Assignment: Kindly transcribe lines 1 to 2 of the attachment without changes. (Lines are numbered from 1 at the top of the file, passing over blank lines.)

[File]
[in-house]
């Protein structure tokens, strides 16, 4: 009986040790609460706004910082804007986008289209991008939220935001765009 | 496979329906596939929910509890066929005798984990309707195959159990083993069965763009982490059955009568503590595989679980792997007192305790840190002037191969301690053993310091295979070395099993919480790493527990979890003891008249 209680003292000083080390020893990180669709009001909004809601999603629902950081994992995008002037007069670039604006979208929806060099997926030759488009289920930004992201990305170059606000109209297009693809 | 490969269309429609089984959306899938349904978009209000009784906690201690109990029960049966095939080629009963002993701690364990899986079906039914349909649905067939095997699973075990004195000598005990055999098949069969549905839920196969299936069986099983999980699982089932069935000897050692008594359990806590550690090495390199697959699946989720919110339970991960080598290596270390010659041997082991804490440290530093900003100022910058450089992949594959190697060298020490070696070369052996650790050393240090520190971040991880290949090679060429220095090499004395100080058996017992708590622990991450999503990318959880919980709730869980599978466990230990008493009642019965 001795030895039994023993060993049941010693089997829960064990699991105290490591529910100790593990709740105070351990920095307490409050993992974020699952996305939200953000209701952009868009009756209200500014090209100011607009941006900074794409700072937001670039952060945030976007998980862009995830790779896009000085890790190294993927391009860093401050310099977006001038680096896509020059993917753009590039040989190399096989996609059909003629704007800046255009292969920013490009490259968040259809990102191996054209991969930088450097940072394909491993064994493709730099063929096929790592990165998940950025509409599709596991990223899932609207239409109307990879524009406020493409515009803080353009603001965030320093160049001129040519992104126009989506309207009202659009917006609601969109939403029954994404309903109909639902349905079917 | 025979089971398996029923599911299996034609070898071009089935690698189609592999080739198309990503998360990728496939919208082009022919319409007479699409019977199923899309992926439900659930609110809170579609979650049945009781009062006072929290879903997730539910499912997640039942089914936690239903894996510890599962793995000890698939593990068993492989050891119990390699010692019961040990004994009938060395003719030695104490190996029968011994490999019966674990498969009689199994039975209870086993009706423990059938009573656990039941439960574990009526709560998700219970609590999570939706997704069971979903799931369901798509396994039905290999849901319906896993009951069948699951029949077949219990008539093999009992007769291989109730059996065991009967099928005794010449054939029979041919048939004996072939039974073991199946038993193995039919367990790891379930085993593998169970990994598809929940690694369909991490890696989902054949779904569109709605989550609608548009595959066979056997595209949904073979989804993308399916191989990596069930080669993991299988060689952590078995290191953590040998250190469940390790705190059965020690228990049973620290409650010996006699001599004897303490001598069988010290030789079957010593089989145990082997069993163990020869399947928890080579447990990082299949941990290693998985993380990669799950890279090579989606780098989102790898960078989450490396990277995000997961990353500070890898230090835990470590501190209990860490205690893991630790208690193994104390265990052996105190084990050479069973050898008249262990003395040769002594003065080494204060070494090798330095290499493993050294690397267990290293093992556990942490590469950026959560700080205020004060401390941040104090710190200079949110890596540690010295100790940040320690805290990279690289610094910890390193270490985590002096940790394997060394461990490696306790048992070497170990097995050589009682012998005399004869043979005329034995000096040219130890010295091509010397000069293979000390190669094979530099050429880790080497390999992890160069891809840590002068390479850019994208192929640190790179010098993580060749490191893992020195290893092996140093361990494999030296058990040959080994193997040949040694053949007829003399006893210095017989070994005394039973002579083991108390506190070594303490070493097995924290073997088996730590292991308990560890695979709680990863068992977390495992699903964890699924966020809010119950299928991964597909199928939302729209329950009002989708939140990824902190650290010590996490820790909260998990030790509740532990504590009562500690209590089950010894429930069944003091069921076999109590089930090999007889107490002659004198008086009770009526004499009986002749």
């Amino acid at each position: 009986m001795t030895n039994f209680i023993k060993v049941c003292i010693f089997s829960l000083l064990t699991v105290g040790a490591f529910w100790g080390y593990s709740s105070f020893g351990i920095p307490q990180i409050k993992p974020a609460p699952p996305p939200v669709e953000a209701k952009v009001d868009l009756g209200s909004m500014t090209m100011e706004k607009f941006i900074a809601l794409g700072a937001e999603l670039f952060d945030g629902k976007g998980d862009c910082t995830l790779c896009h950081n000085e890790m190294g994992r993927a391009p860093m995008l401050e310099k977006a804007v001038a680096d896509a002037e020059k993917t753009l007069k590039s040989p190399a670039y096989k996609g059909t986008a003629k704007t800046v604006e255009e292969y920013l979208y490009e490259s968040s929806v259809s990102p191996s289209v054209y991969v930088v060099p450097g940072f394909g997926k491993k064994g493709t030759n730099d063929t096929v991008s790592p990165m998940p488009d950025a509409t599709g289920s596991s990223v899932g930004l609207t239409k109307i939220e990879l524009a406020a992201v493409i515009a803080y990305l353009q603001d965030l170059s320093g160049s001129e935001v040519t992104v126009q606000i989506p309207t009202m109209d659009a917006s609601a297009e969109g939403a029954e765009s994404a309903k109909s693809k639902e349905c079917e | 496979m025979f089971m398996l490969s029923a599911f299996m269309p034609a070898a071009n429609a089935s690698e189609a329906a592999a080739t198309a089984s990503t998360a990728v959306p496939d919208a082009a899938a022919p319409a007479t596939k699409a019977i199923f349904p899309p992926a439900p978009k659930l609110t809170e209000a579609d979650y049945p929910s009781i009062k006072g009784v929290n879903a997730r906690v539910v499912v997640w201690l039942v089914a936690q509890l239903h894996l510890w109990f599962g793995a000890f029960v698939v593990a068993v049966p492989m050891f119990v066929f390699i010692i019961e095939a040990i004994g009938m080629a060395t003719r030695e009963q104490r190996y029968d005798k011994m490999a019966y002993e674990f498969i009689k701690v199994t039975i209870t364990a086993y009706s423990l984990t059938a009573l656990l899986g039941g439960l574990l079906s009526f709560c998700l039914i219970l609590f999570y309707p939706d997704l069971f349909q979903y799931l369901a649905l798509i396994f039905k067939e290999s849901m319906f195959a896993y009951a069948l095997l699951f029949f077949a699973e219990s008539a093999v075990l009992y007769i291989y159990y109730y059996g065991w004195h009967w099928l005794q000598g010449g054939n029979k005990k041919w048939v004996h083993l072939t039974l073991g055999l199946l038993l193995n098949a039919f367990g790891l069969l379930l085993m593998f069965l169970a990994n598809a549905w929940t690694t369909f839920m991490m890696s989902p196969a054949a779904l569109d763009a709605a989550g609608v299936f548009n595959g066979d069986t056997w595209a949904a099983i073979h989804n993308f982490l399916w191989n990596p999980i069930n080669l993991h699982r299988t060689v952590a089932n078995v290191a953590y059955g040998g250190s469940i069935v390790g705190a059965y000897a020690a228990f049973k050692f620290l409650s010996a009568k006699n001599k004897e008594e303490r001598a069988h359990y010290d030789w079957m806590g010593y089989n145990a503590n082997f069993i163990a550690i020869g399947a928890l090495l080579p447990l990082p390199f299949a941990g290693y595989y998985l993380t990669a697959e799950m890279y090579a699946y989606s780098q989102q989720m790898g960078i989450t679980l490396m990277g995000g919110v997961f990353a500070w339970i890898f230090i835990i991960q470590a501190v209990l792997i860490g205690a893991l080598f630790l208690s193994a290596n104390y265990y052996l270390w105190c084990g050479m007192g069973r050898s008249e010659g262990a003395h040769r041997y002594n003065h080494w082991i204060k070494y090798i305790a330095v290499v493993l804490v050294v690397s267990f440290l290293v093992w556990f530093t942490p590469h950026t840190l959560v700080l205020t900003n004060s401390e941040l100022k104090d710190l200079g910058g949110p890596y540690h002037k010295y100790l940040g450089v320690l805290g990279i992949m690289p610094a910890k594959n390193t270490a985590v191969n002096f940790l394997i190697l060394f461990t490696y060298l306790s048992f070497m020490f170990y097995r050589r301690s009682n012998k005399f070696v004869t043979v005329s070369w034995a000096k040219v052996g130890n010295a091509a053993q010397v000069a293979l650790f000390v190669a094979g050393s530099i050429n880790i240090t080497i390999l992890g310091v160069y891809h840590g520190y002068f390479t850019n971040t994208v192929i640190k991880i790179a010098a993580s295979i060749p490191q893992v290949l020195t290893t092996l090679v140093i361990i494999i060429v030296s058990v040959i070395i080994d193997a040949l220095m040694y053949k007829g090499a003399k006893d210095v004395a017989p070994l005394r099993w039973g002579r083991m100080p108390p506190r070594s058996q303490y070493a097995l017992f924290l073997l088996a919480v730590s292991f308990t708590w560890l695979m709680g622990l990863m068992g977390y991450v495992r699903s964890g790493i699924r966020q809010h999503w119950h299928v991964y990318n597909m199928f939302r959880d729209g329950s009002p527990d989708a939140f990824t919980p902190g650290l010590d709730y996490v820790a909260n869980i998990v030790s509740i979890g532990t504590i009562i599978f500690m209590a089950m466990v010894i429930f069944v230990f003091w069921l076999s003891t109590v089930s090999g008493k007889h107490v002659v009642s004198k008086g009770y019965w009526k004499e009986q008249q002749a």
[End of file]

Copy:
[in-house]
């Protein structure tokens, strides 16, 4: 009986040790609460706004910082804007986008289209991008939220935001765009 | 496979329906596939929910509890066929005798984990309707195959159990083993069965763009982490059955009568503590595989679980792997007192305790840190002037191969301690053993310091295979070395099993919480790493527990979890003891008249 209680003292000083080390020893990180669709009001909004809601999603629902950081994992995008002037007069670039604006979208929806060099997926030759488009289920930004992201990305170059606000109209297009693809 | 490969269309429609089984959306899938349904978009209000009784906690201690109990029960049966095939080629009963002993701690364990899986079906039914349909649905067939095997699973075990004195000598005990055999098949069969549905839920196969299936069986099983999980699982089932069935000897050692008594359990806590550690090495390199697959699946989720919110339970991960080598290596270390010659041997082991804490440290530093900003100022910058450089992949594959190697060298020490070696070369052996650790050393240090520190971040991880290949090679060429220095090499004395100080058996017992708590622990991450999503990318959880919980709730869980599978466990230990008493009642019965 001795030895039994023993060993049941010693089997829960064990699991105290490591529910100790593990709740105070351990920095307490409050993992974020699952996305939200953000209701952009868009009756209200500014090209100011607009941006900074794409700072937001670039952060945030976007998980862009995830790779896009000085890790190294993927391009860093401050310099977006001038680096896509020059993917753009590039040989190399096989996609059909003629704007800046255009292969920013490009490259968040259809990102191996054209991969930088450097940072394909491993064994493709730099063929096929790592990165998940950025509409599709596991990223899932609207239409109307990879524009406020493409515009803080353009603001965030320093160049001129040519992104126009989506309207009202659009917006609601969109939403029954994404309903109909639902349905079917 | 025979089971398996029923599911299996034609070898071009089935690698189609592999080739198309990503998360990728496939919208082009022919319409007479699409019977199923899309992926439900659930609110809170579609979650049945009781009062006072929290879903997730539910499912997640039942089914936690239903894996510890599962793995000890698939593990068993492989050891119990390699010692019961040990004994009938060395003719030695104490190996029968011994490999019966674990498969009689199994039975209870086993009706423990059938009573656990039941439960574990009526709560998700219970609590999570939706997704069971979903799931369901798509396994039905290999849901319906896993009951069948699951029949077949219990008539093999009992007769291989109730059996065991009967099928005794010449054939029979041919048939004996072939039974073991199946038993193995039919367990790891379930085993593998169970990994598809929940690694369909991490890696989902054949779904569109709605989550609608548009595959066979056997595209949904073979989804993308399916191989990596069930080669993991299988060689952590078995290191953590040998250190469940390790705190059965020690228990049973620290409650010996006699001599004897303490001598069988010290030789079957010593089989145990082997069993163990020869399947928890080579447990990082299949941990290693998985993380990669799950890279090579989606780098989102790898960078989450490396990277995000997961990353500070890898230090835990470590501190209990860490205690893991630790208690193994104390265990052996105190084990050479069973050898008249262990003395040769002594003065080494204060070494090798330095290499493993050294690397267990290293093992556990942490590469950026959560700080205020004060401390941040104090710190200079949110890596540690010295100790940040320690805290990279690289610094910890390193270490985590002096940790394997060394461990490696306790048992070497170990097995050589009682012998005399004869043979005329034995000096040219130890010295091509010397000069293979000390190669094979530099050429880790080497390999992890160069891809840590002068390479850019994208192929640190790179010098993580060749490191893992020195290893092996140093361990494999030296058990040959080994193997040949040694053949007829003399006893210095017989070994005394039973002579083991108390506190070594303490070493097995924290073997088996730590292991308990560890695979709680990863068992977390495992699903964890699924966020809010119950299928991964597909199928939302729209329950009002989708939140990824902190650290010590996490820790909260998990030790509740532990504590009562500690209590089950010894429930069944003091069921076999109590089930090999007889107490002659004198008086009770009526004499009986002749």